Saturday, 11 July 2009
We'd assumed that the turkeys were responsible for the mound, because that's what brush turkeys do — build nests in the least convenient spots. In this case, the edge of a narrow drive. But Tookie the Turkey, who patrols the block, ignored it. He strutted past without a second glance. He might have been bluffing.( Although they don't seem particularly bright, brush turkeys show the same sort of cunning as the velociraptors in 'Jurassic Park'. But with rather less bloodshed. At least, so far.) But there was something in his demeanour that suggested he was genuinely indifferent to the big pile o' leaves.
So that left the scrubfowl.
Orange-footed scrubfowl are more difficult to watch than turkeys because they are not only secretive but are also given to fits of hysteria on being surprised. I know there's more than one on the property because I can identify individuals by their calls. (Well, I think I can. I may be delusional.) On moonlit nights, they cluck and cackle in a way that says, 'Beware! Mad chickens ahead.' It doesn't take much to set them off.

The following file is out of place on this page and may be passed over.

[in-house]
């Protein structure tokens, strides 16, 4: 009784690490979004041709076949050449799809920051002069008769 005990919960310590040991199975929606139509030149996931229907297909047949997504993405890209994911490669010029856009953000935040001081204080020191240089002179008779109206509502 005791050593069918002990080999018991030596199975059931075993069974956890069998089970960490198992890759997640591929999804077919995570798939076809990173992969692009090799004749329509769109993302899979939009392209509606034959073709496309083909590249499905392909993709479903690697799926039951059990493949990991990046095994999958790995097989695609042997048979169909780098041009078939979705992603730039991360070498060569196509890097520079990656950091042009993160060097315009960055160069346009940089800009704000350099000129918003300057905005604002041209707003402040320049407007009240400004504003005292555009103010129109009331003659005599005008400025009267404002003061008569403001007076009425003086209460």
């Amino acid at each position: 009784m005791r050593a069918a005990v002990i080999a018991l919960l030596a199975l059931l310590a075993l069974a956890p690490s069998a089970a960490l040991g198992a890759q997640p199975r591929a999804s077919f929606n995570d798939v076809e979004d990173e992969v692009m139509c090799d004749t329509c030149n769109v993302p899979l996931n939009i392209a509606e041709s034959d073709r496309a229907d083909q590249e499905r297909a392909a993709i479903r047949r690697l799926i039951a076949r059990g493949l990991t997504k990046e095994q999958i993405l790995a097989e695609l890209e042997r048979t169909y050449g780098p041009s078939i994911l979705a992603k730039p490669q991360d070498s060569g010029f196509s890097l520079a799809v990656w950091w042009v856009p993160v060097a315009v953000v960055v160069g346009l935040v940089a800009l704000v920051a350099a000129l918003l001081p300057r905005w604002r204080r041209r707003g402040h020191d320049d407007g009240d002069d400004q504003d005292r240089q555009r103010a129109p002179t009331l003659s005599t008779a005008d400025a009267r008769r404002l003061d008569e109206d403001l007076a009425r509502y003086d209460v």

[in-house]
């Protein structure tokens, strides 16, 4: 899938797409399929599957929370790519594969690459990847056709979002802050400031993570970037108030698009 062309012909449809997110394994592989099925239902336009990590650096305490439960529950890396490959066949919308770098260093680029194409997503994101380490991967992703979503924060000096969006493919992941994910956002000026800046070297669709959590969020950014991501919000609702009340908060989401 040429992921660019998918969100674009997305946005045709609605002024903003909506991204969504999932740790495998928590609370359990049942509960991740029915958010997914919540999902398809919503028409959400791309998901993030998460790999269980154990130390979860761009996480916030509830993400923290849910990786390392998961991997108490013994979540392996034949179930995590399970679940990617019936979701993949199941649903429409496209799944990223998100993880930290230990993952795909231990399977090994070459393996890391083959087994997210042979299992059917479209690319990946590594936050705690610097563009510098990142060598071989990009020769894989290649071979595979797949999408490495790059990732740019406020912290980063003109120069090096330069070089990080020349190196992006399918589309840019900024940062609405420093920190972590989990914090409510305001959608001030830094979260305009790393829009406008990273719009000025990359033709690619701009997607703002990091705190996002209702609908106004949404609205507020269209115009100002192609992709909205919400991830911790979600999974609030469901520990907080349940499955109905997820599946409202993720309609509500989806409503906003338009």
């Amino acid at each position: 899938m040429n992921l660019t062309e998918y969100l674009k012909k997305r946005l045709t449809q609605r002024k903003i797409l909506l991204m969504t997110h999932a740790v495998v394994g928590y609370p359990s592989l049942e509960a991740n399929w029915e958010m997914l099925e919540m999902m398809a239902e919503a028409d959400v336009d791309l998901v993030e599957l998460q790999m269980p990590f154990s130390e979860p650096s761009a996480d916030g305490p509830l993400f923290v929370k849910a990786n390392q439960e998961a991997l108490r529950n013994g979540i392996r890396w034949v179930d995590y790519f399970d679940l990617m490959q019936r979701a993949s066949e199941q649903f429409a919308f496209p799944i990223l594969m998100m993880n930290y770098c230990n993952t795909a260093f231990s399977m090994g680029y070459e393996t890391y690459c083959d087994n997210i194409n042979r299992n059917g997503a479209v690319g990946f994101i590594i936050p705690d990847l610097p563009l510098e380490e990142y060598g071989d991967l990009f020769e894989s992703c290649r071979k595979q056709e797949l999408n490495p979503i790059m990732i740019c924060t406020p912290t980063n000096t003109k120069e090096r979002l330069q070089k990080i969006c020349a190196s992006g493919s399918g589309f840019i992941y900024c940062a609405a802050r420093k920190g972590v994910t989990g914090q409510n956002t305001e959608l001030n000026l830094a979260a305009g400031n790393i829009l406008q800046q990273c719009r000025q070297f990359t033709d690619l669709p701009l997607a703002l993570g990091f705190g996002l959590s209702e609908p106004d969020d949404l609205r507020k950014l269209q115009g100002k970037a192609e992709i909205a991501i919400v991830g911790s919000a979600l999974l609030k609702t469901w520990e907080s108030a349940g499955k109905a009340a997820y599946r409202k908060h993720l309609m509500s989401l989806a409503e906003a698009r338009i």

I hadn't seen any of them near the mound. But did that actually mean anything? Were they uninterested in it because it was turkey business or were they interested but shy about ownership?
Yesterday evening I got an answer. Just on dusk, one of the scrubfowl started remodeling the nest. Looks like I might have some more crazy, cockaded, big-footed chooks around the place.
For those not familar with these birds, both species are megapodes. This small group of Australasian birds incubate their eggs in mounds of leaves. They regulate the temperature inside the mound by piling on more leaves or scraping them off. Saves having to sit on them all the time.